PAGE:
A close look will make out, "Hunter - Sofala. To call (Goodie)" Ian Goodwin was the technician working at Sofala that day.

It really was better than I could have imagined. All shiny and clean, wrapped in plastic.

It even came with a 610 socket.

It turned out it was a reconditioned phone; fully rebuilt. 39 years later in 2022 it has faded a little, and could do with another polish. I had already known that magneto phones were reconditioned in the Hobart workshops, and this was such an example. This is where magneto phones went, once removed from service.

Although the serial is 1/403 which suggests a series 400, the phone is actually a series 300. Note the "300" at the top of the label.

Inside the phone it looked like it had been completely rebuilt with new plastic wire and modern capacitors. The date shows it was reconditioned exactly a year before I got it.

New wiring and capacitors.

The induction coil shows it's a series 300.

Circuit shows 603 plug & 610 socket. I don't know what the original label is for - the new one is stuck too well so can't lift it up.

An interesting thing is that although it is labelled as a series 400, it's actually a series 300. So far, this is the only reconditioned series 300 I've seen; all have been 400's. It would appear that series 300 was no longer compatible with Telecom's paperwork, so it was designated 400. The fact that a magneto phone is fitted with a series 400 handset should not make one automatically assume the phone is a 400, as is the situation here. Only by opening it up and looking inside can it really be identified. The most obvious difference is the ASTIC's.

This phone was put into service as an intercom for a couple of years at my then place of residence. The other phone connected to it was a field telephone.
Needless to say, once I got this phone, others started to appear later in the 1990's. In fact, they seemed to become quite prolific as time went on - possibly because there are no longer any manual exchanges. On that note, I recently did get a six line pyramid exchange, so I could actually connect them up to it. Magneto phones often appear at swap meets, and are usually on eBay at any given time. As with all things, some asking prices are ridiculous, as are words like "rare" and "scarce" in eBay ad descriptions.

Like most magneto telephones, the 300 and 400 series require a 3V battery for transmitter current. Originally, this came from two series connected No. 6 dry cells, usually mounted in a battery box. Portable field telephones usually used type X71 cells, which are a size F cell in a cardboard enclosure fitted with screw terminals.

Throughout the history of magneto telephones, the No. 6 dry cell was the most common power source.

Battery box open showing cells. This battery box allows for a third cell where 4.5V is required. These cells (made in the famous Bhopal Union Carbide factory) are old and discharged, but can still provide enough transmitter current.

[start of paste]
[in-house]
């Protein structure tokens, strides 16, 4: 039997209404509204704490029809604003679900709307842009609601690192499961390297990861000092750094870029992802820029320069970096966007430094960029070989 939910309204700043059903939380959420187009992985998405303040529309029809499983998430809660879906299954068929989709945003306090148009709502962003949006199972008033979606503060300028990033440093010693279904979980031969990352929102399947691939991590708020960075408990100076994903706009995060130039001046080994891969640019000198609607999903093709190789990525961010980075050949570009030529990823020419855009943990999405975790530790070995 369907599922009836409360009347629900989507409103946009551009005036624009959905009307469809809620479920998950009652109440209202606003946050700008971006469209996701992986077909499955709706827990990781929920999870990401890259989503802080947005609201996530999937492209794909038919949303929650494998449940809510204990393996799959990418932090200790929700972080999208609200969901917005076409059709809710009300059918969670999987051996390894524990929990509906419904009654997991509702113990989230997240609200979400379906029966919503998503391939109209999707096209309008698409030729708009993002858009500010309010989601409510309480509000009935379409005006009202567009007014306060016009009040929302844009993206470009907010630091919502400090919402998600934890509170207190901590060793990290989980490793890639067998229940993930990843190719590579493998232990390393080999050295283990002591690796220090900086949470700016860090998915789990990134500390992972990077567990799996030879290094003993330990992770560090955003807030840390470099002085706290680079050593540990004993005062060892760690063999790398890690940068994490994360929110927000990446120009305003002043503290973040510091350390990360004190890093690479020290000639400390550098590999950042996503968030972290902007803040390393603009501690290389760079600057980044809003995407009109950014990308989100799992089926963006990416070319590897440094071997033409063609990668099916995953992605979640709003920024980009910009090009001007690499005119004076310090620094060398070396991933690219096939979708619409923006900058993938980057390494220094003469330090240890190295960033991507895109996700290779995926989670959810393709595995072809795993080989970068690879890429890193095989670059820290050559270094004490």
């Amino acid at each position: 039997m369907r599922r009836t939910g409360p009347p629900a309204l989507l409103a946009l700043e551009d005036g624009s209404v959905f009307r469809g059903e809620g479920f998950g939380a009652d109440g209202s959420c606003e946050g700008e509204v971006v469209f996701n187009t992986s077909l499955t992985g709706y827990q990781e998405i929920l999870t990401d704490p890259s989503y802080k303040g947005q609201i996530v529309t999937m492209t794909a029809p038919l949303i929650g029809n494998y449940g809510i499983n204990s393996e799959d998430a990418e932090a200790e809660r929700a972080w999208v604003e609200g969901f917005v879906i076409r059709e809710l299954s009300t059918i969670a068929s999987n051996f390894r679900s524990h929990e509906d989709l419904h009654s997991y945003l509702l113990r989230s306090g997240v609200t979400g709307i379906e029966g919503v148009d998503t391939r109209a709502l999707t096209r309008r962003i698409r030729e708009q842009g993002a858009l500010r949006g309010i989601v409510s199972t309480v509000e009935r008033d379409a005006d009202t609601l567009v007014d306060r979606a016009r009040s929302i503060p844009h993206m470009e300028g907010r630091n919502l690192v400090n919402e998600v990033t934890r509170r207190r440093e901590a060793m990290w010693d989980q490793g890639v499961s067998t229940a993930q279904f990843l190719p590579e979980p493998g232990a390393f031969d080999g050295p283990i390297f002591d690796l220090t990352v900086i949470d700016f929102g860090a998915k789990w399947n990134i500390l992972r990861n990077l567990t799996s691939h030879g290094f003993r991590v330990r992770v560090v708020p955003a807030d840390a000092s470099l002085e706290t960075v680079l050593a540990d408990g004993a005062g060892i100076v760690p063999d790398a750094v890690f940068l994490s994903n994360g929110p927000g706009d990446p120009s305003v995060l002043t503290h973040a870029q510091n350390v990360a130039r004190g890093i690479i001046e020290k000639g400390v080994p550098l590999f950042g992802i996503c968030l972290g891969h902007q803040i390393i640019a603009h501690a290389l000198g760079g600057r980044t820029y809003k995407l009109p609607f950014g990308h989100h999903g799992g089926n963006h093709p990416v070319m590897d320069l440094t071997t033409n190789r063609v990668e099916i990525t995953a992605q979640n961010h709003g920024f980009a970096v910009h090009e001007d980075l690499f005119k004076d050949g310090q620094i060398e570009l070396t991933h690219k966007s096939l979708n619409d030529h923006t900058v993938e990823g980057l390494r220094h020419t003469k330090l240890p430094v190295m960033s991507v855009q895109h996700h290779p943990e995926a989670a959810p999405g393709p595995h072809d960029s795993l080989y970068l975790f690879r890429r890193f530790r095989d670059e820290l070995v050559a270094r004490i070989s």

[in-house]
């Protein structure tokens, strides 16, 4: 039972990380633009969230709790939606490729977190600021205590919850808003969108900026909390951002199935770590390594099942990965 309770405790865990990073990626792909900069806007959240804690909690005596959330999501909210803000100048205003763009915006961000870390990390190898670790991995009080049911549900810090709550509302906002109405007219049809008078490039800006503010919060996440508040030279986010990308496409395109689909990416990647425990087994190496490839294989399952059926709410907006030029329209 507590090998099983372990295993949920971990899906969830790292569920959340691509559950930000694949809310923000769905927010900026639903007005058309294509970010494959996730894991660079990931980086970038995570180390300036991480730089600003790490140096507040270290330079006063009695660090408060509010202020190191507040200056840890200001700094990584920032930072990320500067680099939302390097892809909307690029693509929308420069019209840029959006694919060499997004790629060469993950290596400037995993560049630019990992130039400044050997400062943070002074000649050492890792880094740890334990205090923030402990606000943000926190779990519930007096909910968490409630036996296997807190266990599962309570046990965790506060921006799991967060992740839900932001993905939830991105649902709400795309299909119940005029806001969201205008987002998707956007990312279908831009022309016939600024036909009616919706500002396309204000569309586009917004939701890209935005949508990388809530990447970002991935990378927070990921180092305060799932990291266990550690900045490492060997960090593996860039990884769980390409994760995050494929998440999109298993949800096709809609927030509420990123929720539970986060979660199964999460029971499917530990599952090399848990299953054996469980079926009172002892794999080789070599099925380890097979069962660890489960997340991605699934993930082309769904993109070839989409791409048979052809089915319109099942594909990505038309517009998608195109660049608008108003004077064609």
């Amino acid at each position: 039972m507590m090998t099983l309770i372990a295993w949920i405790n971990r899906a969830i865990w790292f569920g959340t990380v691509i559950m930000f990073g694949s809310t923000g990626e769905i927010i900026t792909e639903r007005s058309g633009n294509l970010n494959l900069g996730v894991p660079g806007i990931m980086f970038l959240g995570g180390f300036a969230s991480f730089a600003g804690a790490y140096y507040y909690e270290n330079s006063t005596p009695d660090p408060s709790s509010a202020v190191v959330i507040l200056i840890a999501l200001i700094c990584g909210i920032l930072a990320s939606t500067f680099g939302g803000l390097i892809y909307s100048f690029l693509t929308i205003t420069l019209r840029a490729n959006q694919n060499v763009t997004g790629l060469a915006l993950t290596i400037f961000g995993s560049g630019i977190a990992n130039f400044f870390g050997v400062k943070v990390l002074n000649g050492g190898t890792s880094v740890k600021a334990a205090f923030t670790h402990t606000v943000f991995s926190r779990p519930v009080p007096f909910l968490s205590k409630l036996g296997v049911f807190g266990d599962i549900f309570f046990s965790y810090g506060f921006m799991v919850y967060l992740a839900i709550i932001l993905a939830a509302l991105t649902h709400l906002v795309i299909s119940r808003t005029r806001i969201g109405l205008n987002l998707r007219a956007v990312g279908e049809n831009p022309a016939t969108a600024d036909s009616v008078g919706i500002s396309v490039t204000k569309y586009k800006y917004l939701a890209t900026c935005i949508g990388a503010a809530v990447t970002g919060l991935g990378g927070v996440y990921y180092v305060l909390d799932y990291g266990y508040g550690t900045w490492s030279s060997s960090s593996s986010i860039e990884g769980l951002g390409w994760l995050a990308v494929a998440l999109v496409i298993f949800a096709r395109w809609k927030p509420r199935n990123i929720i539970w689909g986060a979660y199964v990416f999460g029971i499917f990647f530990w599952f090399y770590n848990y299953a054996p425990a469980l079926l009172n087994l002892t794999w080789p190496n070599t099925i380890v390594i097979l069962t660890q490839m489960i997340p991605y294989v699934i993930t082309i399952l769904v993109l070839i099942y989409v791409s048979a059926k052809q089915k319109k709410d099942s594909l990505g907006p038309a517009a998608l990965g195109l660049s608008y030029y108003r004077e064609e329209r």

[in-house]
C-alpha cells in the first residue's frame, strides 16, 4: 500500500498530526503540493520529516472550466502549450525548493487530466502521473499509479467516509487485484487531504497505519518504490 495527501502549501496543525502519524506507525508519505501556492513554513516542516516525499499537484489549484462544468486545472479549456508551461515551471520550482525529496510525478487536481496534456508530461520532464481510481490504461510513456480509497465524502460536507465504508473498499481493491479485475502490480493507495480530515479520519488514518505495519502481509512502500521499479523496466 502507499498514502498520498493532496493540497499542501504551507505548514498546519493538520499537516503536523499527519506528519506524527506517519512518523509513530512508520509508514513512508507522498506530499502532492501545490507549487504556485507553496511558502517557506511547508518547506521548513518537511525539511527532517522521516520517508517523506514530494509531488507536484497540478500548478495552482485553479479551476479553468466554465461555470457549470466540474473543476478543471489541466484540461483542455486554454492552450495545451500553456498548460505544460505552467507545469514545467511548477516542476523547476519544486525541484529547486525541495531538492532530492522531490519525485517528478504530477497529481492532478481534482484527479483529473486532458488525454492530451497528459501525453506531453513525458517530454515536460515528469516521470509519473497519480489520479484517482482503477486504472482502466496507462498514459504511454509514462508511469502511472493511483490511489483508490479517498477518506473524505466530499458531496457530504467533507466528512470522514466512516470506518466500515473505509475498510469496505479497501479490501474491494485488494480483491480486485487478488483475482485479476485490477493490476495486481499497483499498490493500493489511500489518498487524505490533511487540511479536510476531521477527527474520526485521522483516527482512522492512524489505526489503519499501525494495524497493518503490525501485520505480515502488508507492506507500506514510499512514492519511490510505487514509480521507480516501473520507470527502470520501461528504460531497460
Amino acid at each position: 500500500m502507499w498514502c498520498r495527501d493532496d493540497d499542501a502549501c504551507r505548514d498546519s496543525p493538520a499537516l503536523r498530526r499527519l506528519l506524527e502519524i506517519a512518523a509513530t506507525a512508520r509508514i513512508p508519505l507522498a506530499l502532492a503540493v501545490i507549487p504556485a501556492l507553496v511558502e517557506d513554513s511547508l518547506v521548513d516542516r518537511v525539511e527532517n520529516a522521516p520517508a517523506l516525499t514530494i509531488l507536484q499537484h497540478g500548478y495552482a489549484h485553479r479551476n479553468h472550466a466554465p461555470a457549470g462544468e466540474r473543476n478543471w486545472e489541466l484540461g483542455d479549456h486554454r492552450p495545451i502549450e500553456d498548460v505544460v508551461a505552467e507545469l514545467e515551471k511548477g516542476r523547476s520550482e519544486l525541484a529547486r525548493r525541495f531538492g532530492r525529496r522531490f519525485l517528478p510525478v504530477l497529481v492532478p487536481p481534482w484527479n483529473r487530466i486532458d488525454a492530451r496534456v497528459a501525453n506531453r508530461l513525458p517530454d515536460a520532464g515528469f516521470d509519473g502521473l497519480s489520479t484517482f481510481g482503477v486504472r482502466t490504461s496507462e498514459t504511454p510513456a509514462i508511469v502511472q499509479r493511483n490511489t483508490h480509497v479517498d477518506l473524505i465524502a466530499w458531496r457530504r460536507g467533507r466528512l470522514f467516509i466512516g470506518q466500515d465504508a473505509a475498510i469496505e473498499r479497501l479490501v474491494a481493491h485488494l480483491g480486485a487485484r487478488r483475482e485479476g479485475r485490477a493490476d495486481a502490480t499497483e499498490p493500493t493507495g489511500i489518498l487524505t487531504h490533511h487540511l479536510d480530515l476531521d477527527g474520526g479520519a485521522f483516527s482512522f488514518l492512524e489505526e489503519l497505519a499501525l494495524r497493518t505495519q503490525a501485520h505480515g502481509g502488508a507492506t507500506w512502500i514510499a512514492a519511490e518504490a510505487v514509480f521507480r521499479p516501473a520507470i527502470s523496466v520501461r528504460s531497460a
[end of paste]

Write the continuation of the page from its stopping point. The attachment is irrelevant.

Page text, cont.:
Battery box to the right of the 300 MWK.

These cells are plastic cased and have been stuffed with parallel connected alkaline C cells.

No. 6 cells went out of production in Australia in the 1970's, so the cells were then imported by the PMG / Telecom, from New Zealand, where they were still produced. The subject of No. 6 dry cells is an article in itself. Suffice to say, they are harder to get than they once were. There was an alkaline version called the EN6 (which internally consisted of two size F cells in parallel) but this is no longer made. The original carbon zinc types are still available, and are commonly used for glow plugs on radio controlled models. The black cased cells in the photo above came from a hobby store in Sydney, and were sold for that purpose. When they eventually failed, I opened them up and was surprised to find multiple AA cells connected in parallel. The bottom two thirds of the case was filled with concrete! I have since installed three paralleled C cells in the casings. An authentic No. 6 carbon zinc cell has a capacity of about 30Ah.
There have been reproduction No. 6 cells made available on eBay, which take two user replaceable parallel D cells. Besides telephones, No. 6 cells were used in a multitude of vintage electrical and radio applications.
A replacement for the No. 6, which was being offered in Australia after the demise of local production, was the No. 735 battery. This looks the same as a 6V lantern battery and also uses four F cells, except the cells are in parallel to produce 1.5V, and screw terminals are fitted. My experience with the 735 was that it had a poor shelf life compared to the No. 6, which is probably why Telecom kept importing No. 6 cells from NZ. Also, the amp hour capacity is slightly less at 20Ah.